Pierre Camu, 73, of Ottawa, had no problem deciding what to buy his two youngest grandchildren last Christmas. The gifts were personal and affordable; for each he donated $36 towards building a new national dream known as the Trans Canada Trail. In return, both grandchildren will have their names permanently inscribed in a pavilion located somewhere along the trail because each $36 donation builds one metre of trail.
Earlier, Camu donated a total of $252 for his other seven grandchildren. And so together, Camu’s nine grandchildren, who live in Alberta, Ontario and Quebec, will have their names attached to nine metres of a 15,000-kilometre trail that will wind its way through every province and territory in Canada.
By the time the Trans Canada Trail is officially opened on July 1, 2000, many thousands of people will have their names associated with the project. Camu, one of its pioneers, expects that in three years the trail will be the longest of its kind in the world, stretching from the Beaufort Sea to the U.S. border and from Vancouver Island to the east coast of Newfoundland.
The project, which is being managed by a non-profit organization called the Trans Canada Trail Foundation, is seen by many as one of the most ambitious endeavors in modern Canadian history. The foundation has raised more than $2 million since its public launch in 1994, and today has close to 60,000 donors and supporters across the country.
Camu says the trail will accommodate five core activities, namely hiking, cycling, horseback riding, cross-country skiing and snowmobiling where possible. Estimates are that the trail will take 750 days to hike, 500 days to ride on horseback and 300 days to cycle. This spring organizers hope to establish an important link when they declare open the Trans Canada Trail’s first interprovincial gateway at St-Jacques, N.B. A huge sign on the gate will welcome trail users into each province.
As of January, approximately 800 kilometres of trail were in place, including Galloping Goose Trail in Victoria; the trail from Kildonan Park in Winnipeg to The Forks–the junction of the Red and Assiniboine rivers; Caledon Trailway in Caledon, Ont.; the Guysborough Trail in Guysborough, N.S.; Confederation Trail on Prince Edward Island and the Newfoundland Trailway.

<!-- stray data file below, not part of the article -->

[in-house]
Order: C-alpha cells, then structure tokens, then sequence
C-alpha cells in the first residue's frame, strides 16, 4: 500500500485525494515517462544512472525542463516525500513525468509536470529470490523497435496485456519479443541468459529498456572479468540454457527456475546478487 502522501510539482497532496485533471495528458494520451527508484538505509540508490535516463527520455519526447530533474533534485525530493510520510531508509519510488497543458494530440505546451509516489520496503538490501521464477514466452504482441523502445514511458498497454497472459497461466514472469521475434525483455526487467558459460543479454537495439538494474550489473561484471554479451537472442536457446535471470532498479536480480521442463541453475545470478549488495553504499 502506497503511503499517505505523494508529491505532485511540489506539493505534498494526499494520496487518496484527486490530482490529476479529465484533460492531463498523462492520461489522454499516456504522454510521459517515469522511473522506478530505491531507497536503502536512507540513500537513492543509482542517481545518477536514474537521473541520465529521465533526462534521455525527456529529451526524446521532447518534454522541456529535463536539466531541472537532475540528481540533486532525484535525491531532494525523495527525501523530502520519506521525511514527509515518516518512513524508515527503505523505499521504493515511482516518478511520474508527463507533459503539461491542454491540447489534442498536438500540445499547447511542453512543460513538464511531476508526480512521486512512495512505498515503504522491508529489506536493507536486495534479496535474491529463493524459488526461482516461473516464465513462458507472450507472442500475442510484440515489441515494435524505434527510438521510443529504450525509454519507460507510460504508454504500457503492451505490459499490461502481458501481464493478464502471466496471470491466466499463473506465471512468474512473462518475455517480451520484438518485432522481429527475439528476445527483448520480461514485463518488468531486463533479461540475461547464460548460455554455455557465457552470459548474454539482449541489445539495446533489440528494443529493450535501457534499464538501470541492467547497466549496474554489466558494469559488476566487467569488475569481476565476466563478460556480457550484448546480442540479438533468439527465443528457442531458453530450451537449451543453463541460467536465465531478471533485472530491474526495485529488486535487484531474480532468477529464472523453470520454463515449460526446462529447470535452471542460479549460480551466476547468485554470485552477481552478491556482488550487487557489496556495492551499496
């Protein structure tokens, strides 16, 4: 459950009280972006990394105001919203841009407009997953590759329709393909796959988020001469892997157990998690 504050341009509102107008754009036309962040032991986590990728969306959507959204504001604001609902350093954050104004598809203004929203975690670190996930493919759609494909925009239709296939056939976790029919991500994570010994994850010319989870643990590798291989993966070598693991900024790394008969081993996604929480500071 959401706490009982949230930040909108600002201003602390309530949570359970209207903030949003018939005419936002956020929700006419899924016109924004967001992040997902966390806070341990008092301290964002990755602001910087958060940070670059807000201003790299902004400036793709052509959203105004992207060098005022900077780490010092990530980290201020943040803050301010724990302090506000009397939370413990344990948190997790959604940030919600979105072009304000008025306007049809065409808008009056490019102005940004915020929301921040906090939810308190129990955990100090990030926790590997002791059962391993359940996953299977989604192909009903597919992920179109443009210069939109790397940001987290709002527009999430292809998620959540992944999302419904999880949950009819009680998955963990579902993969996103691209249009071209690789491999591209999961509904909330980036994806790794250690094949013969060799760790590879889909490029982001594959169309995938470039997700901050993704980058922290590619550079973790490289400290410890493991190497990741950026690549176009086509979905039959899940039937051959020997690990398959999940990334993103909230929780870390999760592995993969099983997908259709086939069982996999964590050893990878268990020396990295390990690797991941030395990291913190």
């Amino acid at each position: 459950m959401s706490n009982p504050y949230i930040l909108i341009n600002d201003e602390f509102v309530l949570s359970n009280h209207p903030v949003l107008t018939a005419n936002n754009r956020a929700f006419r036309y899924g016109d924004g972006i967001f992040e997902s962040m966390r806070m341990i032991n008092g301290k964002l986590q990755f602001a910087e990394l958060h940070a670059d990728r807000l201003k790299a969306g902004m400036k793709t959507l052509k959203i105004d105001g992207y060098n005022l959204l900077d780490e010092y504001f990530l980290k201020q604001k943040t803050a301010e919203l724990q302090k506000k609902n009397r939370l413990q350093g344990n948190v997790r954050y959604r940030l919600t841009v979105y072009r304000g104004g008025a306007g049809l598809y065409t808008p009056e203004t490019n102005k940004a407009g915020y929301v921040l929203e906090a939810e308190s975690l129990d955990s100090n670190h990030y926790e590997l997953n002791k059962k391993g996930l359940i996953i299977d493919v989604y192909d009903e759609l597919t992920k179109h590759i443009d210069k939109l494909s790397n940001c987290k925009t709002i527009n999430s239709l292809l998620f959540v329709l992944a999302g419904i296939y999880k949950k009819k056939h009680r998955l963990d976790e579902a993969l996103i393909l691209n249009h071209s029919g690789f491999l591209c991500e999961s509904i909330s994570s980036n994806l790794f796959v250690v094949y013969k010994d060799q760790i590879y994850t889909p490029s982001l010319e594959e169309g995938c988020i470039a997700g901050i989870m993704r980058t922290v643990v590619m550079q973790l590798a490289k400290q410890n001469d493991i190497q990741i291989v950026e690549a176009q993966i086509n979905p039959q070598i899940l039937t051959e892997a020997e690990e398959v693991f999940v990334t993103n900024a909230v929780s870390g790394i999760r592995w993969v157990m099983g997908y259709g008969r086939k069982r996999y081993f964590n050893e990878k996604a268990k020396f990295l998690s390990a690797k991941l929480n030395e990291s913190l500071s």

When the first Trans Canada Trail pavilion opened last year in Caledon East, northwest of Toronto, donors could search out their names among the 4,000 etched into acrylic panels. Opening ceremonies included an outdoor breakfast, hay wagon rides and a visit from a pilot who called himself the Red Baron. Using a WW I replica of Baron Manfred von Richthofen’s aircraft, the pilot performed a low fly-past before he was chased off by two antique Royal Flying Corps machines.
Enthusiasts compare the Trans Canada Trail with the Canadian Pacific Railway or Trans-Canada Highway. It took a national dream to get the trail started and Camu, along with 1988 Calgary Winter Olympics organizer Bill Pratt, is credited with having played a significant role.
Camu, who has served as president of the St. Lawrence Seaway Authority, the Canadian Radio-television and Telecommunications Commission and Canadian Geographic, is convinced rural serenity, wilderness and nature’s chorus will contrast with urban bustle and noise. In 1992, Camu was a consultant for the Canada 125 Corporation, a national organization formed to celebrate Canada’s 125th year in Confederation. While he was in charge of programs, Pratt was administrator. “At the end it seemed to us everything was fading away. But one idea gained grassroots support.”
Camu and Pratt received $500,000 from the federal government to get the project started. The idea to focus on five main outdoor uses for the trail was adopted, and Pratt–the project’s first executive director–used his experience as a Calgary businessman to push its appeal. Organizers say the trail will mean different things to different people, but they say it will–among other things–help preserve and protect the environment, promote physical fitness, provide safe areas for recreational activity and educate people by bringing them closer to nature.
Executive director John Bellini says: “Canadians want it and Canada needs it.” Bellini’s office space in Montreal was donated by Canada Trust, and corporate sponsors include Canada Trust, Chrysler Canada, sports television networks TSN and its French language counterpart RDS, Canadian Airlines International and Maclean’s and Canadian Geographic magazines.
The idea of many Canadians working together to fulfil a common vision–one they feel will result in a physical symbol of Canadian unity–appeals to supporters.